18. Two dimensional vibrations of the guinea pig apex organ of Corti measured in vivo using phase sensitive Fourier domain optical coherence tomography

    NASA Astrophysics Data System (ADS)

    Ramamoorthy, Sripriya; Zhang, Yuan; Petrie, Tracy; Fridberger, Anders; Ren, Tianying; Wang, Ruikang; Jacques, Steven L.; Nuttall, Alfred L.

    2015-02-01

    In this study, we measure the in vivo apical-turn vibrations of the guinea pig organ of Corti in both axial and radial directions using phase-sensitive Fourier domain optical coherence tomography. The apical turn in guinea pig cochlea has best frequencies around 100 - 500 Hz which are relevant for human speech. Prior measurements of vibrations in the guinea pig apex involved opening the otic capsule, which has been questioned on the basis of the resulting changes to cochlear hydrodynamics. Here this limitation is overcome by measuring the vibrations through bone without opening the otic capsule. Furthermore, we have significantly reduced the surgery needed to access the guinea pig apex in the axial direction by introducing a miniature mirror inside the bulla. The method and preliminary data are discussed in this article.

  19. Generation of highly-reactive oxygen species is closely related to hair cell damage in rat organ of Corti treated with gentamicin.

    PubMed

    Choung, Y H; Taura, A; Pak, K; Choi, S J; Masuda, M; Ryan, A F

    2009-06-16

    Reactive oxygen species (ROS) have been suggested to play a major role in aminoglycoside-induced hair cell (HC) loss, but are difficult to detect. Moreover, ROS can occur normally in cells where they have roles in metabolism, cell signaling and other processes. Two new probes, aminophenyl fluorescein (APF) and hydroxyphenyl fluorescein (HPF) are dyes which selectively detect highly-reactive oxygen species (hROS), those most associated with cellular damage. We assessed the presence of hROS in the neonatal rat organ of Corti during chronic exposure to 50 microM gentamicin in vitro, to examine the relationship between cell damage and hROS across HC type and across the three cochlear turns. hROS were initially detected at 48 hours (h), with an increase at 72 h and persistence until at least 96 h. At 48 h, hROS were restricted to outer HCs and occurred prior to loss of stereocilia. At 72 h, outer HCs showed both hROS and stereocilia loss, and hROS were noted in a few inner HCs. Basal turn HCs showed more hROS than middle turn HCs. Very little hROS accumulation or stereocilia loss was observed in the apical turn, even at 72 h. First row outer HCs were most vulnerable to gentamicin-induced hROS, followed by second and then third row outer HCs. Inner HCs behaved similarly to third row outer HCs. By 96 h stereocilia damage was extensive, but surviving HCs showed persisting fluorescence. APF consistently showed more fluorescence than HPF. The results suggest that hROS accumulation is an important initial step in gentamicin-induced HC damage, and that the differential sensitivity of HCs in the organ of Corti is closely related to differences in hROS accumulation. PMID:19318119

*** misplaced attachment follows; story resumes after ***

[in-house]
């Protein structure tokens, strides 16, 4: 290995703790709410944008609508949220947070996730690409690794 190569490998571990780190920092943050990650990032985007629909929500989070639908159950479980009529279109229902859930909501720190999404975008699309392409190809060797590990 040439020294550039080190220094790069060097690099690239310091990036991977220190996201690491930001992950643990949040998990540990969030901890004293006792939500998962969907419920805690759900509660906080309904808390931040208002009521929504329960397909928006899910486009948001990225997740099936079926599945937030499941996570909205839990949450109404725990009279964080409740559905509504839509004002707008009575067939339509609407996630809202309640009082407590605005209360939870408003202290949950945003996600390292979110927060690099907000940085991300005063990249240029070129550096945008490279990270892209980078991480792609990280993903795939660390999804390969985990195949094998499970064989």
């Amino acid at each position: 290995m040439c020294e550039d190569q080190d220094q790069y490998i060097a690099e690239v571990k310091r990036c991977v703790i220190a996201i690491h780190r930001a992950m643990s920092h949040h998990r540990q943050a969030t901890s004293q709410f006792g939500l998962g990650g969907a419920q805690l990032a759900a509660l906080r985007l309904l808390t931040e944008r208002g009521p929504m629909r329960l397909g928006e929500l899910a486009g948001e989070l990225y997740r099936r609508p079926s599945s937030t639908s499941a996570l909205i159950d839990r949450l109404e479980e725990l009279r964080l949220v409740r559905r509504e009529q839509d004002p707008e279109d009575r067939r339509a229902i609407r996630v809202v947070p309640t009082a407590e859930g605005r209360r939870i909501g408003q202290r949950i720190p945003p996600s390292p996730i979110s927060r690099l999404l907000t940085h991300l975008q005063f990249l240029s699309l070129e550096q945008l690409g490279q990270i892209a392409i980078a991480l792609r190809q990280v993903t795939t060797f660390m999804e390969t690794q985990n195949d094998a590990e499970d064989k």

20. Molecular characterization of Gastrothylax crumenifer (Platyhelminthes: Gastrothylacidae) from goats in the western part of India by LSU of nuclear ribosomal DNA.

    PubMed

    Kumar, Ashwani; Chaudhary, Anshu; Verma, Chandni; Singh, Hridaya Shanker

    2014-12-01

    The rumen parasite, Gastrothylax crumenifer (Platyhelminthes: Gastrothylacidae), is a highly pathogenic trematode parasite of goat (Capra hircus). It sucks blood that causes acute disease like anemia, and severe economic losses occur due to morbidity and mortality of the ruminant infected by these worms. The study of these rumen paramphistomes, their infection, and public health importance remains unclear in India especially in the western part of state Uttar Pradesh (U.P.), Meerut, India, where the goat meat consumption is very high. This paper provides the molecular characterization of G. crumenifer recovered from the rumen of Capra hircus from Meerut, U.P., India by the partial sequence of 28S rDNA. Nucleotide sequence similarity searching on BLAST of 28S rDNA from parasites showed the highest identity with those of G. crumenifer from the same host Capra hircus. This is the first report of molecular identification of G. crumenifer from this part of India. PMID:25548426

  1. Transfection of Platyhelminthes

    PubMed Central

    Moguel, Bárbara; Bobes, Raúl J.; Carrero, Julio C.; Laclette, Juan P.

    2015-01-01